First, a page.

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Amazon Executive on Fight Over Huge Defense Contract: ‘The Process Was Not Rigged’

October 23, 2019, 5:27 PM UTC

The Defense Department’s plan to build a cloud computing network for America’s front-line soldiers has made for one of the most contentious government contracts in recent memory. But the woman in charge of Amazon’s bid for the $10 billion project is taking it all in stride.

“I have seen a lot of these,” Teresa Carlson, vice president for Amazon’s government business, said on stage at Fortune’s Most Powerful Women summit in Washington D.C. on Wednesday. “Sometimes they’re not as out there in the press, but there are a lot that will get political.”

Four tech giants initially bid on the Joint Enterprise Defense Infrastructure program, better known by the acronym JEDI. After Oracle was eliminated and Google dropped out of the process, only Amazon and Microsoft remain in the running. But Amazon has been the target of particularly fierce scrutiny.

Oracle, which lodged a formal protest of the process in 2018, has alleged in part that Amazon offered jobs to Defense Department staff working on the contract. A mysterious dossier that began circulating late last year made more salacious allegations, including that a former defense department advisor skewed the contract to favor Amazon. This was part of what Bloomberg described as a “dirty tricks campaign” to derail Amazon’s bid.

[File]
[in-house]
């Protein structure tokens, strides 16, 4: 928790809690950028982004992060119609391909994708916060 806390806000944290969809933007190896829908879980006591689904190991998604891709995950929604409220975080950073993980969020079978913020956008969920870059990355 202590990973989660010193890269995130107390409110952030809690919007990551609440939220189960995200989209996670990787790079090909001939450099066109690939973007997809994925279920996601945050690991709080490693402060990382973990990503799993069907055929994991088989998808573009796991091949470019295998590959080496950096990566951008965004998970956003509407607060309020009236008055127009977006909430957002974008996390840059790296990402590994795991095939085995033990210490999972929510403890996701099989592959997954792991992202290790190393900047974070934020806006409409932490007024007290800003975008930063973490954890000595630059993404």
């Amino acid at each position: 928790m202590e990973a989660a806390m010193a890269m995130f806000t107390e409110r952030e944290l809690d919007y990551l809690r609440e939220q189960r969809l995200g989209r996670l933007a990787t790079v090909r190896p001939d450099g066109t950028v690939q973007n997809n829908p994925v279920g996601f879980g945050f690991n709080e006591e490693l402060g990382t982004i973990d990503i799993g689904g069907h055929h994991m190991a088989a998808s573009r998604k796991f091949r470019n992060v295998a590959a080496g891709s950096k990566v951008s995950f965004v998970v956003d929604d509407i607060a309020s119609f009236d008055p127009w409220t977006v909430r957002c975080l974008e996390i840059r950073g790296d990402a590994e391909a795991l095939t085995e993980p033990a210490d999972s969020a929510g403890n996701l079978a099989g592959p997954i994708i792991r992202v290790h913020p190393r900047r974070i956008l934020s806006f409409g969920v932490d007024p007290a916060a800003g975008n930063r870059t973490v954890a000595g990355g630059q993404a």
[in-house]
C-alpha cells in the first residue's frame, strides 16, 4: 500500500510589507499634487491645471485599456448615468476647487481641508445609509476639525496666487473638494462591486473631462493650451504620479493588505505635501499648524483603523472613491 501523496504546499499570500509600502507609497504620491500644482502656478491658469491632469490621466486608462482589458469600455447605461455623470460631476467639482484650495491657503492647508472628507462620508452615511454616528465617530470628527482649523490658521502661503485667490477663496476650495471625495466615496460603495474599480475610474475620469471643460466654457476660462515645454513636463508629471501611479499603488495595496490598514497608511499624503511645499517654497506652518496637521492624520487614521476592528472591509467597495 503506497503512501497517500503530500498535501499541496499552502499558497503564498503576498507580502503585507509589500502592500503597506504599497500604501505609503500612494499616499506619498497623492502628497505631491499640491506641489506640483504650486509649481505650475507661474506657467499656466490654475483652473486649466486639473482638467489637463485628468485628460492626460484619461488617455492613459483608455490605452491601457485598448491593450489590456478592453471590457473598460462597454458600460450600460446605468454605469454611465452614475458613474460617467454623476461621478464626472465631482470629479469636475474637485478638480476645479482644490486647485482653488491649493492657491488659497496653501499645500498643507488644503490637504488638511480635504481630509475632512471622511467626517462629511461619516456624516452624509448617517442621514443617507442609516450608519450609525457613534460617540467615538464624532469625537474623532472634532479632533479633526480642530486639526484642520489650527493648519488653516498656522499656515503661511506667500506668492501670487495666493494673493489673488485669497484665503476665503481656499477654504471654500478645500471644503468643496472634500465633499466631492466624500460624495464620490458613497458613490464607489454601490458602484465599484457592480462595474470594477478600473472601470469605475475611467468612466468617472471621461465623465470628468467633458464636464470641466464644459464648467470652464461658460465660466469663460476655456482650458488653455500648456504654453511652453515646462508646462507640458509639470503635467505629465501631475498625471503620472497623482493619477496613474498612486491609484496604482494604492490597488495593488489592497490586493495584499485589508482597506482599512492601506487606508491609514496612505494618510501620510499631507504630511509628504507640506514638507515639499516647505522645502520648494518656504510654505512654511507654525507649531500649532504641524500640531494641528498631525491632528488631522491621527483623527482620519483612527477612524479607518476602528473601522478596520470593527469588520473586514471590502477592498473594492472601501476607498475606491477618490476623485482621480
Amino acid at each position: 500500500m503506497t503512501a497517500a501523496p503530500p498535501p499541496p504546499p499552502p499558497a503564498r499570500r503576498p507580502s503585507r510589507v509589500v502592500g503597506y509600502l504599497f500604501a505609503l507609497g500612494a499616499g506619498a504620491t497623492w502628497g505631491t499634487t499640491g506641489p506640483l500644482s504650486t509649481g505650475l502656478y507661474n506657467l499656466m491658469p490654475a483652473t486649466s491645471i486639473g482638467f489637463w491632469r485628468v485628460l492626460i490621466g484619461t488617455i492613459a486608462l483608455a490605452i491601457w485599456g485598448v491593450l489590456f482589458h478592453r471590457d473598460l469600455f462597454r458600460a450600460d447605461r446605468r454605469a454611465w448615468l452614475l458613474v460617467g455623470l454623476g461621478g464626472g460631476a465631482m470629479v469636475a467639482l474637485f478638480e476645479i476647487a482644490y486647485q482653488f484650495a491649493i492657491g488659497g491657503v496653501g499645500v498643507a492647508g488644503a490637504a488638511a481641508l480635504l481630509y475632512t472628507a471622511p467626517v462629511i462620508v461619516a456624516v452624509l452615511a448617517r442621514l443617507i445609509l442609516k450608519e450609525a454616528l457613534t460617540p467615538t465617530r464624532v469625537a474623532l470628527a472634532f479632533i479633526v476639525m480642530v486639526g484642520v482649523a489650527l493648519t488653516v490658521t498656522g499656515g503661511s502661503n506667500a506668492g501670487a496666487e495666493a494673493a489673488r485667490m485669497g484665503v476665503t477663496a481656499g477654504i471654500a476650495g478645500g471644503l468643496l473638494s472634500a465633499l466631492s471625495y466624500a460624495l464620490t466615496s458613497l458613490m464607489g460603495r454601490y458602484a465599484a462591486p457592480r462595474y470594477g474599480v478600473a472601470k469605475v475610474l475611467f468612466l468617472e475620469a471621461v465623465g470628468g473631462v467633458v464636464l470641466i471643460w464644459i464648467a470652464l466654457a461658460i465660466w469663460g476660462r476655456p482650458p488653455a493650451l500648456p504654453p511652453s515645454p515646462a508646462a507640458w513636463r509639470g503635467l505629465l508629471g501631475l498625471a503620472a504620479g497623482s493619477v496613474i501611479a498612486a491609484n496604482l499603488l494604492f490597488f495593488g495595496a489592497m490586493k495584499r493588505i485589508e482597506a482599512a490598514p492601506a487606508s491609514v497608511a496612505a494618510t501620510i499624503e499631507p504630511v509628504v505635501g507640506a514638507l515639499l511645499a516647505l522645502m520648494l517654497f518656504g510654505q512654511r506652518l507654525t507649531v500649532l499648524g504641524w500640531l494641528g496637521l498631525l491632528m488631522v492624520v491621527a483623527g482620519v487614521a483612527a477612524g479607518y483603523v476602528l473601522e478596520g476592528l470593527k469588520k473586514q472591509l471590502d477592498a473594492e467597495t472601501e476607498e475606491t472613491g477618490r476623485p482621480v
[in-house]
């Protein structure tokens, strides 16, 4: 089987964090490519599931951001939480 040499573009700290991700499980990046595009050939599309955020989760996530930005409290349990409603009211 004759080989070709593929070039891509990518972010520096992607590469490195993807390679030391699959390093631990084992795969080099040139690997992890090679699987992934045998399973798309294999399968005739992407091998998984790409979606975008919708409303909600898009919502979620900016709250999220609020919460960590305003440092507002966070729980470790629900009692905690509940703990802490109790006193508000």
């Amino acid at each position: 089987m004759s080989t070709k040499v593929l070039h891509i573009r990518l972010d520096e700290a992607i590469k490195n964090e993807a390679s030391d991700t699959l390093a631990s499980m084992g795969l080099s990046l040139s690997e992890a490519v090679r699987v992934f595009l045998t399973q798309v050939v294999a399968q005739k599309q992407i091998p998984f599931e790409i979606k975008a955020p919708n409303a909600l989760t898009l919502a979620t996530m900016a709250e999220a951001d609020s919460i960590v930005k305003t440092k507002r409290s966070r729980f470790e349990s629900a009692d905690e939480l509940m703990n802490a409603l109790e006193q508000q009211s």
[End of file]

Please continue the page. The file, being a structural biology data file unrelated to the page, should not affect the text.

Carson was clear in her response to all the attacks: “The process was not rigged,” she said.

This sort of fight is familiar to Carlson after two decades working in public sector procurement.

“It is kind of a status quo in government that everything gets protested,” she said, “which is kind of sad, because it delays innovation.”

In the case of JEDI, what’s being delayed is an effort to give American combat troops faster, more reliable access to the information they need to be effective.

“You need the ability to rapidly pull in and process data, and get it to the warfighter so they can do something with it,” Carlson said about the project’s goals. JEDI, she said, would provide needed resiliency against communication attacks such as satellite jamming.

Carlson argued today that Amazon’s real edge is its track record, starting with a 2013 contract to build a secure cloud to connect U.S. intelligence agencies—an effort that was seen as a radical departure for a high-security government agency at the time.

Though a federal judge rejected Oracle’s protest in July, the White House ordered a review of the bidding process in August, specifically because the contract may go to Amazon, according to officials. That may have been motivated by President Donald Trump’s enduring, very public animus towards the Washington Post, which is often critical of the Trump administration and is owned by Amazon CEO Jeff Bezos.

Carlson says she and her team have tried to focus on the project instead of the politics—and even went so far as to praise the Trump administration.

“You can’t dwell on this stuff. This administration has actually driven a lot in the IT modernization area. We’ve seen customers across government adopt cloud at a much faster rate than ever before.”